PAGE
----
YOU CANNOT ADD A STITCH TO THE GARMENT OF CHRIST’S RIGHTEOUSNESS!

adding a stich 77

YOU CANNOT ADD A STITCH TO THE GARMENT OF CHRIST’S RIGHTEOUSNESS!

C.H. Spurgeon

If there be one stitch in the celestial garment of my righteousness, which I am to insert myself, then I am lost. If there be one drachma in the price of my redemption which I am to make up, then must I perish. If there be one contingency—one “if,” or “though,” or “but,” about my soul’s salvation, THEN AM I A LOST MAN! 

“The LORD will perfect that which concerneth me.” [Psalm 138:8]

But THIS is my confidence, the Lord that began will perfect. He HAS done it ALL, MUST do it ALL, he WILL do it ALL. My confidence must not be in what I can do, or in what I have resolved to do, but entirely in what THE LORD WILL DO!

How often do you and I stand star-gazing into the future, and trembling, because we think we see divers portents, and strange sights, which portend some future trouble. O child of God! leave the future to thy God. O leave everything that is to come in the hand of him to whom the future is already present, and who knows beforehand everything that shalt befall thee. Draw from the present living water with which to moisten the arid desert of the future; snatch from the altar-fires of to-day a torch with which to light up the darkness of that which is to come. Depend on it, that He who is to-day thy sun, shall be thy sun for ever—even in the darkest hour he shall shine upon thee; and he who is to-day thy shield shall be thy shield for evermore; and even in the thickest part of the battle he shall catch the dart, and thou shalt stand unharmed.

The faith of our text is a personal faith. “The Lord will perfect that which concerneth me.” Here is the loudest note of all; this is the handle whereby we must lay hold of this sword if we would use it aright—”that which concerneth me.” Oh, it is a sweet truth to know and believe that God will perfect all his saints; ’tis sweeter still to know that “he will perfect me.” It is blessed to believe that all God’s people shall persevere; but the essence of delight is to feel that I shall persevere through him. Many persons are contented with a kind of general religion, an universal salvation. They belong to a Christian community; they have joined a Christian church, and they think they shall be saved in the lump—in the mass; but give me a personal religion.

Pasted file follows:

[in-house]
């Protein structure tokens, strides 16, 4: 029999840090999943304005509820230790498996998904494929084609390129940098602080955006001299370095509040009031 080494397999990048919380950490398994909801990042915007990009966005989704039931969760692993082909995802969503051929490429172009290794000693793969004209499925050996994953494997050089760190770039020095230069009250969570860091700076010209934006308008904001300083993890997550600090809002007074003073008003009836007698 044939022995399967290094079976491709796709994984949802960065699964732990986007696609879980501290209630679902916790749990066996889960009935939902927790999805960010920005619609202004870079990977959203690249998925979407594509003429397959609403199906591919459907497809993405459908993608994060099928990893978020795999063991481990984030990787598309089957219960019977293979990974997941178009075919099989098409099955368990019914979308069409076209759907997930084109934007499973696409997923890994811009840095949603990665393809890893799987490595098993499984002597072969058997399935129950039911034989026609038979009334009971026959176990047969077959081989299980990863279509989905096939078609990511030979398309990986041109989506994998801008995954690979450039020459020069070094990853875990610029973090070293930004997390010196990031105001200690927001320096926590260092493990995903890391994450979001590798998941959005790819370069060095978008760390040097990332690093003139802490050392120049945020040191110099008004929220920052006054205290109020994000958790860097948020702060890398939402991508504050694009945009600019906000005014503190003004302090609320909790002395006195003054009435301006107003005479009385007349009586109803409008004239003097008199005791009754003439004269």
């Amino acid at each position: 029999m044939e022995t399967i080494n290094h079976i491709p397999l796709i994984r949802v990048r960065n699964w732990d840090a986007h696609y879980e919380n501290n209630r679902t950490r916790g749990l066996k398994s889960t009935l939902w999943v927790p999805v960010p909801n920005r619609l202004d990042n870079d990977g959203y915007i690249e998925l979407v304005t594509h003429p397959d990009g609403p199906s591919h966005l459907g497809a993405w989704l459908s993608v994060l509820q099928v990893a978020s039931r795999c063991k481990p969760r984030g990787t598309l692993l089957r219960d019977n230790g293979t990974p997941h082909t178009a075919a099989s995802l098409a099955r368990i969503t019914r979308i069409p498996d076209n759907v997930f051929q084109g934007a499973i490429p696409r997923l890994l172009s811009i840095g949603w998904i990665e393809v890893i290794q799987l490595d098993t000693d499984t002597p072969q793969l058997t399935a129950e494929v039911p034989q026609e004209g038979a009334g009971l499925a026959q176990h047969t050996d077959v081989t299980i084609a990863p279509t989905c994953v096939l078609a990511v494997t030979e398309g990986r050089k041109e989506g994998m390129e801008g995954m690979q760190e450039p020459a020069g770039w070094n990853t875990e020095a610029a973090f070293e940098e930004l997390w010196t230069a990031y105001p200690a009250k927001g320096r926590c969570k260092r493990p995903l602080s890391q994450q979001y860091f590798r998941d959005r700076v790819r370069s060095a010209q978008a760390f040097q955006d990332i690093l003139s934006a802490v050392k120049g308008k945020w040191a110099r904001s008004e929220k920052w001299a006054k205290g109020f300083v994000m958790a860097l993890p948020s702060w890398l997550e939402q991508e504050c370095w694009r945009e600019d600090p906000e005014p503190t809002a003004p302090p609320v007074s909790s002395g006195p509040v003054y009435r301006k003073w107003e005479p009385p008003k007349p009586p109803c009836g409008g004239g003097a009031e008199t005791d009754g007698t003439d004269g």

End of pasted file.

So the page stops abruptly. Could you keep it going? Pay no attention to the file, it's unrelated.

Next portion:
What is all the bread in the world, unless I myself feed upon it? I am starved, though Egypt be full of corn. What are all the rivers that run from the mountains to the sea, if I be thirsty? Unless I drink myself, what are all these? If I be poor and in rags, ye do but mock me if ye tell me that Potosi’s mines are full of treasure? You do but laugh at me if you speak of Golconda’s diamonds. What care I for these, unless I have some participation for myself? But if I can say even of my crust, “It is my own,” then I can eat it with a grateful heart. That crust which is my own is more precious than all the granaries of Egypt if they are not my own, and this promise even if it were smaller would be more precious than the largest promise that stands in the Bible, if I could not see my right to it personally myself. But now, by bumble faith, sprinkled with the blood of Christ, resting in his merits, trusting in his death, I come to the text, and say throughout this year, and every year, “The Lord will perfect that which concerneth me”—unworthy me. Lost and ruined me. He will yet save me; and

“I, among the blood-wash’d throng,
Shall wave the palm, and wear the crown,
And shout loud victory.”

This, then, is the believer’s confidence. May God grant you the same!

“The LORD will perfect that which concerneth me.” [Psalm 138:8]

[Quoted from Spurgeon’s sermon – ‘Faith in Perfection’]

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